Many modern novels have a beginning, a muddle and an end.
— Philip Larkin


 I’m considering tidying my study at the end of that summer term 1980. Three years almost done and dusted, it contains anything of my world that isn’t at Orchard Cottage. The detritus of school admin lies cheek by jowl with correspondence; lesson plans; old essays; class lists; mark books; cricket scorebook; paraphernalia. There are piles of play scripts, scattered across the floor. A box labeled “Mum.”

Simon and Garfunkel play quietly on the cassette.

“…old friends, sat on their park bench like bookends…

Where to start with it all?

A tuneless whistle and knock on the door announces the arrival of Topdeck. ‘Busy, Mister H?’ Brown overall, grey haired, gnarled and withering, he moves round, sprightly despite advancing years, emptying waste bins into a black sack. ‘Wanna ‘and?’

‘Thanks.’ I pick up some loose papers. ‘Need to go through this lot. Make some decisions.’

Topdeck nods, and tells me about yesterday’s adventure on the bus. Part time at Fitzie’s, he wanders the county, length and breadth, every day, rain or shine. ‘Top deck, front row. Me favourite seat.’ He ties a sack. ‘Found a nice pub in Freckle’urst yesterday; you ever bin there?’

‘Some time ago.’

‘Good beer. Nice pint o’ “Waddles” there. ‘Oppy. I’ll get yer some more bags shall I?’

‘Thanks. There’s more here than I thought.’

“…can you imagine us years from today sharing a park bench quietly; how terribly strange to be seventy…”

He disappears briefly, returns, rustling bags. ‘Always like comin’ ‘ere,’ he says. ‘There’s not many on the staff what passes the time o’ day with the likes o’ me.’


‘Still thinks we’re a bit beneath ‘em so to speak.’

‘I’m sure they don’t mean to be rude.’ Reaching into the recesses of mum’s box, there’s something tinny. ‘I hope not.’ I rummage.

Topdeck mentions Chisel Face. ‘Did you know ‘im, Mister H?’

‘Sort of. We didn’t really hit it off.’

‘No? Can’t say I liked ‘im. ’E was a rum ‘un. I used to do for ‘im; you know, round ‘is study an’ that. Never said a word to me.’ He hesitates. ‘‘Cept once.’

I’m turning a pewter tankard round in my hands. ‘Oh yes?’

‘Yeh. Walked in on ‘im.’

“…silently sharing the same fears…”

‘‘E weren’t alone, neither.’


      ‘No. An’ not ‘is missus.’


      ‘Some other bit o’ stuff.’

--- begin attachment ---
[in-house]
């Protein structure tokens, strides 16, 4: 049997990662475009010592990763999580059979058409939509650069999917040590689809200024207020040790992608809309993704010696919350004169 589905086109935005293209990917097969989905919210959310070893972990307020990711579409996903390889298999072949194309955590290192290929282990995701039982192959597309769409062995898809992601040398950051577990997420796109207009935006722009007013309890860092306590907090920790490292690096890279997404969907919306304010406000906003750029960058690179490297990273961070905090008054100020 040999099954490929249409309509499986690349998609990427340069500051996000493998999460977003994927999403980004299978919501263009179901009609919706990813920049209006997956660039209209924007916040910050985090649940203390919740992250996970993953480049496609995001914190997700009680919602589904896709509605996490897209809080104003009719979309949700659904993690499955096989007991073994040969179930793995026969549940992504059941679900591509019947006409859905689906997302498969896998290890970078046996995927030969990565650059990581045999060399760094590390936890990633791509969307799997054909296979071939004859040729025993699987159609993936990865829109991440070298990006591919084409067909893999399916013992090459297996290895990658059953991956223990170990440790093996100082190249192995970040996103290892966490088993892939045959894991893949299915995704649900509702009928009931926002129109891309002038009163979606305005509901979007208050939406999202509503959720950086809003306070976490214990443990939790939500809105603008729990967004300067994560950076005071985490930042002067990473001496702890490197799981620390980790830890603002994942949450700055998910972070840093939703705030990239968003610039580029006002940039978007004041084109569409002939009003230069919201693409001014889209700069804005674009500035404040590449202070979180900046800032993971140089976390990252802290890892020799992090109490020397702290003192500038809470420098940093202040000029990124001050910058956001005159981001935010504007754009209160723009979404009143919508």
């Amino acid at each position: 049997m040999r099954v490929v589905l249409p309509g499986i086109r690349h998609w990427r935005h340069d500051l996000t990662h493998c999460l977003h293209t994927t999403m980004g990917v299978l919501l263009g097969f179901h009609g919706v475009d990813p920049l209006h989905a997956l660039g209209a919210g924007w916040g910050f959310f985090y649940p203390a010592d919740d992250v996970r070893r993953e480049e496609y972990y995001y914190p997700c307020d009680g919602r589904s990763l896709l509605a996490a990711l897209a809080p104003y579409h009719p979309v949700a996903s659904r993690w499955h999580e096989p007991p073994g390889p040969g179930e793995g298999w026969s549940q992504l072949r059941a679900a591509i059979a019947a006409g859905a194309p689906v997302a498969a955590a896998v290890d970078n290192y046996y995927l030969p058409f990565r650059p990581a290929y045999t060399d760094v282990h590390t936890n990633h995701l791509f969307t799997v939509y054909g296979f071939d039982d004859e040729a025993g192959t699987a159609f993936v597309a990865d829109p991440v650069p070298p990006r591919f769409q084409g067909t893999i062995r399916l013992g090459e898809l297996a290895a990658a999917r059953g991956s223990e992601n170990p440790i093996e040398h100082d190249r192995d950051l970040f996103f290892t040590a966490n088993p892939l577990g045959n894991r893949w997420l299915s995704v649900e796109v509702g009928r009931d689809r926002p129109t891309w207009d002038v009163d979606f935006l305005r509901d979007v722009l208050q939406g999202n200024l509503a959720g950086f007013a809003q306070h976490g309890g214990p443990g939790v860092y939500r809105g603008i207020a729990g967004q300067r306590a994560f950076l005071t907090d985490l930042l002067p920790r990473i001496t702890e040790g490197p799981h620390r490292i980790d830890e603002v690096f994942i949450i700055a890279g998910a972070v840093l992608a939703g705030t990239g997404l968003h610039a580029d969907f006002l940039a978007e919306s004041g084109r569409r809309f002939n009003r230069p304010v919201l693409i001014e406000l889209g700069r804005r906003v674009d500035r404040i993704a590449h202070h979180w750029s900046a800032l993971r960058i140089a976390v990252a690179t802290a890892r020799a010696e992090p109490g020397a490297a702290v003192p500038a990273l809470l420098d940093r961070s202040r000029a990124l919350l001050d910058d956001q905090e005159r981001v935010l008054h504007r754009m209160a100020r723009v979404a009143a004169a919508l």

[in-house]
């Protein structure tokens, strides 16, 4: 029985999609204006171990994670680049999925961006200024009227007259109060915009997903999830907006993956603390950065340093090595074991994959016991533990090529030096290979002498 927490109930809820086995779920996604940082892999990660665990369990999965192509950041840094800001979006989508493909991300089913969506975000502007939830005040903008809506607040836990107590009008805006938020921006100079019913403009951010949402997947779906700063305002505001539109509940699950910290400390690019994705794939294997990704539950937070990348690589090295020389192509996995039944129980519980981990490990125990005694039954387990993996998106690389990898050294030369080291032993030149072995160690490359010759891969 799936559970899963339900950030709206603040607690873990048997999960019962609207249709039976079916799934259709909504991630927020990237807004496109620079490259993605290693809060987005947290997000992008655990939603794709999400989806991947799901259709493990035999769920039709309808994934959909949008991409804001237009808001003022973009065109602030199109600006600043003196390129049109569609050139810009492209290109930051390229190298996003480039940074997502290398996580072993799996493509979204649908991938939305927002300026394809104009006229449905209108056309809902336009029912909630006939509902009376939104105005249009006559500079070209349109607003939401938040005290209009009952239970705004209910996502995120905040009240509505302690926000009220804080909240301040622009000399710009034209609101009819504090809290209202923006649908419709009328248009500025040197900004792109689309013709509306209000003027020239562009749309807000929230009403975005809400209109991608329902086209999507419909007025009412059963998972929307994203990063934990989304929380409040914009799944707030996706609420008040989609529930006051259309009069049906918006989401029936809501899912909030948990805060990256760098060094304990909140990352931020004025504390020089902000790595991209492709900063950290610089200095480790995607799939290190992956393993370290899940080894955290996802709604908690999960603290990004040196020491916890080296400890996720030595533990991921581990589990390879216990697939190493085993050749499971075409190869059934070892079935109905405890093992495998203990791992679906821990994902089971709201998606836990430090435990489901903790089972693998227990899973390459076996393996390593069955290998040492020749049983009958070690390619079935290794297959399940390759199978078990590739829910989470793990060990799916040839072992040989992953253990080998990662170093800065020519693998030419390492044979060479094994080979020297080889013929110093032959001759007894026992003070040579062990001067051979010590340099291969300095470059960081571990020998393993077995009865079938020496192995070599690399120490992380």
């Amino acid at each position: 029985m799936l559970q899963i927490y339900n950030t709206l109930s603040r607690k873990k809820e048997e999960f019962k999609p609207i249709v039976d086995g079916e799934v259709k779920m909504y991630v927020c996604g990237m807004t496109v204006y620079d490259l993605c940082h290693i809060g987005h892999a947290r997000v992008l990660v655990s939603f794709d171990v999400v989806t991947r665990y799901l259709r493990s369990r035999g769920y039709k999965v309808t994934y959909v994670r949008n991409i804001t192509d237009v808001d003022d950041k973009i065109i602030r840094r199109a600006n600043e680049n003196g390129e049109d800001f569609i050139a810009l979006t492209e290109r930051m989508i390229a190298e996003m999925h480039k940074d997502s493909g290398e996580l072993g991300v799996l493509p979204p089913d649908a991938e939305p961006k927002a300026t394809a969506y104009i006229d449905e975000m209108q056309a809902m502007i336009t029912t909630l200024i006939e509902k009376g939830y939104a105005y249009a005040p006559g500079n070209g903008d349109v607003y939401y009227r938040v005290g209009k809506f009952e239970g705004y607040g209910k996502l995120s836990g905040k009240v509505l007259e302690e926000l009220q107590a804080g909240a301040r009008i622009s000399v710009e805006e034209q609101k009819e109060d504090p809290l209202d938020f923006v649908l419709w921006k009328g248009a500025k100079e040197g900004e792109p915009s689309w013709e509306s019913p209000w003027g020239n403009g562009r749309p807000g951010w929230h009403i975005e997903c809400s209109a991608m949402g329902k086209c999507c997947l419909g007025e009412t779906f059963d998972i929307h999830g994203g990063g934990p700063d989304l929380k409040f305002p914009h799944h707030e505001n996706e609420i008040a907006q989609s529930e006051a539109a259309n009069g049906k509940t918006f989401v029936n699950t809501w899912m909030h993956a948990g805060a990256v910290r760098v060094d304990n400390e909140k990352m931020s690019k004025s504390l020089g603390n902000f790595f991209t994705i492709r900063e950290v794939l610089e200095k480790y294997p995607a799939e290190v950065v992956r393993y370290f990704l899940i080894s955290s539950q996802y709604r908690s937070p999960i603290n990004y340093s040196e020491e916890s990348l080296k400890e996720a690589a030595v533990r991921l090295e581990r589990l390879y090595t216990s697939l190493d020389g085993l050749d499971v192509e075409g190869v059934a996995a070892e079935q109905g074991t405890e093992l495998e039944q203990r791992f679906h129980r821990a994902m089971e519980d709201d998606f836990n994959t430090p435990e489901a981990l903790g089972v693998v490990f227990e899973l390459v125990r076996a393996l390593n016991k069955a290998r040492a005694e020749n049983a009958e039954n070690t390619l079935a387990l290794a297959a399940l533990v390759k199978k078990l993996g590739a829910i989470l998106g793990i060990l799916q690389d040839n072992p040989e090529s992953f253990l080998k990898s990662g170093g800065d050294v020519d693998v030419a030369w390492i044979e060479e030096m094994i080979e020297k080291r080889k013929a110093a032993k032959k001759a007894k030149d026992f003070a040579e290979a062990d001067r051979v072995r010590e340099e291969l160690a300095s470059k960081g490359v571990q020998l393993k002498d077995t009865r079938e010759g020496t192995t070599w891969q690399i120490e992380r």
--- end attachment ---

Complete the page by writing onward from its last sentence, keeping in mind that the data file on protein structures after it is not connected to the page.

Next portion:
Topdeck comes over, conspiratorially. Lowers his voice. I can smell polish. ‘Well, it were pretty obvious summat were up. She were all over the shop. Red faced an’ that, showin’ ‘er knickers. An’ ‘e were in a tizz ‘n all. “You should ‘ave knocked,” ‘e said to me. The only time ‘e’s ever spoke. Well, Mister H. I did knock. Always do. Between you an’ me I think they was too busy if yer know what I mean.’ He moves away. Speaks normally. ‘Anyways, she said summat in a foreign language, an’ so did ‘e an’ I left ‘em to it.’


Topdeck gives a good-natured grunt. ‘That’s a nice tankard.’

‘Should say “ICI Cup.”’  

‘I’ve got some Brasso somewhere. Leave it there an’ I’ll give it a go.’

“…preserve your memories they’re all that’s left you…”

‘Thanks.’ Picking up a large brown envelope from the mess I tip out the contents. Formal letters. “For the attention of Mr. R. Hopebourne.” ‘I’ll get started with this lot. See what I should keep or throw out.’

‘Yeh, well my advice is, don’t throw out yer mem’ries, Mister H. When I cleared out me mum’s place there was loads of old photos. Letters. Other things. Never knew what I should do with ‘em.’

‘But you kept them?’ Sifting documents, I discover the school prospectus.

‘No. I threw ‘em out. Course now I wish I ‘adn’t.’ He chucks some bags on the floor. ‘I’m goin’ next door. Tidy up. I’ll find that Brasso too. Shame to let it get like that. You wanna pop that in ‘ere?’ He proffers a bag, and I hand him the prospectus. ‘That’s ‘ere ain’t it?’

Topdeck opens the glossy pamphlet, popping on his glasses. ‘Posh.’ He grunts. ‘Nothin’ like where I were at school.’

‘Me neither.’

He’s flicking pages. ‘You didn’t go to a school like Fitzrovia then? Sort o’ thought yer did.’

‘No. Nothing like.’

‘Posh kids eh? Don’t know they’re born. All that money.’

‘I suppose so. Where’s it all come from do you think?’

‘In’erited. Mummy and daddy. Got it on a plate for the rest o’ their lives.’ He takes off his specs. ‘You into politics Mister H?’

‘Not really. But I do think if you’re lucky enough to have money you should be able to spend it however you like. Might be on cars or a house or gambling or holidays or schooling for your kids. Anything.’